The Makerspace originated with a concept called CoLab which fostered projects between STEM and arts students. This expanded into Launch Lab which has a Makerspace dedicated to ideation. It is a hub where students can initiate ideas and then reach out to other campus resources (i.e. Center for Innovation in Additive Manufacturing, YSU foundry, machine shop, sculpture lab, wood working shop, etc) or community resources to bring those ideas into reality. Launch Lab is funded by all three participating colleges and the university. Equipment was funded by the Appalachian Regional Commission, the Ohio Board of Regents, and the university.
Launch Lab can be used by students and faculty as part of courses that incorporate Launch Lab, interdisciplinary projects, and individual or collaborative research projects. The facility also has open use hours for students or faculty for personal use.
4 Invent3D material extrusion 3D printers, a 3D Systems ProJet 3510 SD material jetting 3D printer, a 3D Systems ProJet 1200 vat photopolymerization (SLA) 3D printer, 1 MakerBot Replicator 5th Generation material extrusion 3D printer, an LMI HDI Advance R1x structured light 3D scanner, a vinyl cutter, and an Epilog Zing laser cutter.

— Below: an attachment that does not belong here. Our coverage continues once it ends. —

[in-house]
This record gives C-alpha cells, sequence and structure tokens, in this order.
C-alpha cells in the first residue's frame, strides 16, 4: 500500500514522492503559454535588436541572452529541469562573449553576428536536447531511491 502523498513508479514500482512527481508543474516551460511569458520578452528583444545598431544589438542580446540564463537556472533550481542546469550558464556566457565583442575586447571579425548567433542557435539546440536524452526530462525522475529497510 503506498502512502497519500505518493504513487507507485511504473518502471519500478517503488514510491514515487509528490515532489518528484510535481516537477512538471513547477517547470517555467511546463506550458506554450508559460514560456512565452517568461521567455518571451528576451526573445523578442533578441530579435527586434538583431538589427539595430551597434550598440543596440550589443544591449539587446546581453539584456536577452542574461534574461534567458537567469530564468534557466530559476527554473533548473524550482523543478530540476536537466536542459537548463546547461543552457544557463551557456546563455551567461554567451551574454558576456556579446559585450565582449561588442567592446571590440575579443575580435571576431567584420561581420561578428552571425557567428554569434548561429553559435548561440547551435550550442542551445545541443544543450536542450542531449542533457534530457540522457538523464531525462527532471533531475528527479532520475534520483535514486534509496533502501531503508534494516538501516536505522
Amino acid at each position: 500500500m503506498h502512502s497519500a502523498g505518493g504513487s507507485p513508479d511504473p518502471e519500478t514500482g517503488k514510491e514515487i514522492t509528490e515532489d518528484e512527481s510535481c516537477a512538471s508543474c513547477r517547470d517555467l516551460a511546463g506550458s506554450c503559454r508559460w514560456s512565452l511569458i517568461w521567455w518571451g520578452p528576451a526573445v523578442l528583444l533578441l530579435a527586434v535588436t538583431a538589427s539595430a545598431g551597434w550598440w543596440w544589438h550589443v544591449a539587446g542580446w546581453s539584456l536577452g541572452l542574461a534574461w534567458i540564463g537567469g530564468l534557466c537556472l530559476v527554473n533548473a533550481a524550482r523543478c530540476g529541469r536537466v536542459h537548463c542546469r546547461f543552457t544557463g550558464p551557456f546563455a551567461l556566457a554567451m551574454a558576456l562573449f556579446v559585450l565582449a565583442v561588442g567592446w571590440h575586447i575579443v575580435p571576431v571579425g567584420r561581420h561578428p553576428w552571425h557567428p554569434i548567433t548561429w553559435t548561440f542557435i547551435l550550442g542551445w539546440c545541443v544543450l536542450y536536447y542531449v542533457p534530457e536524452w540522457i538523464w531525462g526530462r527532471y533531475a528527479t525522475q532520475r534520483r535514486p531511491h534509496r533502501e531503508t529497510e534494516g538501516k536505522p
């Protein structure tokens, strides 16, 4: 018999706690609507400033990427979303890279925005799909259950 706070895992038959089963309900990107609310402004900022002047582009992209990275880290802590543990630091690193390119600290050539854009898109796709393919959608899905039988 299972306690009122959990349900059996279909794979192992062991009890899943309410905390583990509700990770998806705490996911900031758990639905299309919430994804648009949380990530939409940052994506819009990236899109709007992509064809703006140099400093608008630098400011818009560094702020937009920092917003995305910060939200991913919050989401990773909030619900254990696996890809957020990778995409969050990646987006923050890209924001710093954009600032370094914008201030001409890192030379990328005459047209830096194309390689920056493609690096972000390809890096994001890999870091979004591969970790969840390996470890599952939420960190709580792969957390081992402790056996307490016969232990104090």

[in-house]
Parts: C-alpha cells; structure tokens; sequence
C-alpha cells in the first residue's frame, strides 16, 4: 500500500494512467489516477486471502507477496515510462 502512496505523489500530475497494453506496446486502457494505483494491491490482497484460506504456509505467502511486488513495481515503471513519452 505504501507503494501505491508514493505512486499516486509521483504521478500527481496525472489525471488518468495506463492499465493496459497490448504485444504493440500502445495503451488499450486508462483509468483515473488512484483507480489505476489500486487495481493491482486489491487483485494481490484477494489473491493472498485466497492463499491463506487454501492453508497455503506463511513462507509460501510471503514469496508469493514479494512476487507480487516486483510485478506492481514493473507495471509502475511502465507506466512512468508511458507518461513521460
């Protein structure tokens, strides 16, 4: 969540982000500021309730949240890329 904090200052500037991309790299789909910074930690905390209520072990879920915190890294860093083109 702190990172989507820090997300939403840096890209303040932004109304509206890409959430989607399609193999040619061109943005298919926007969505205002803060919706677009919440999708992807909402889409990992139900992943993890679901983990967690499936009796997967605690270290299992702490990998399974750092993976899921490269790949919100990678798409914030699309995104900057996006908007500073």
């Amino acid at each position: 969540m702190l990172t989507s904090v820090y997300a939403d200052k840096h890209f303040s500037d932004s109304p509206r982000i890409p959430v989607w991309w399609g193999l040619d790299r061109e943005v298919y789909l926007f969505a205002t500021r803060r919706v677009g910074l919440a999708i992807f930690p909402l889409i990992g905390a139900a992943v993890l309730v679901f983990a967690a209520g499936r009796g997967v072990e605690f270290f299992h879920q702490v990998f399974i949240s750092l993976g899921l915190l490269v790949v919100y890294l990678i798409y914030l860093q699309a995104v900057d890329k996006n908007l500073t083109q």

Use of Launch Lab for coursework, interdisciplinary projects, and individual or collaborative research projects is subsidized. Personal use is self-paid.
The Makerspace is managed by a committee from the three participating colleges. Several faculty and staff work regularly within the makerspace. There are also student lab assistants who work directly in Launch Lab.
There are interdisciplinary courses that are being created as part of Launch Lab. The first course is ART 1530/STEM 1530: Design in Practice. As for skill development, there is training associated with the equipment and software available for use within the Makerspace.
The space is used for course labs, projects, and open access. A recent event was the community-wide Make Youngstown event.
The culture is still evolving. The best part is getting people out of academic stovepipes and getting them to collaborate.
Key challenges included identifying stakeholders in a wide range of departments and colleges, finding the right location on campus for a Makerspace, management structure, personnel resources, fee-for-use models, tracking costs, securing funding commitments, and the process of selecting equipment and maintaining that equipment.
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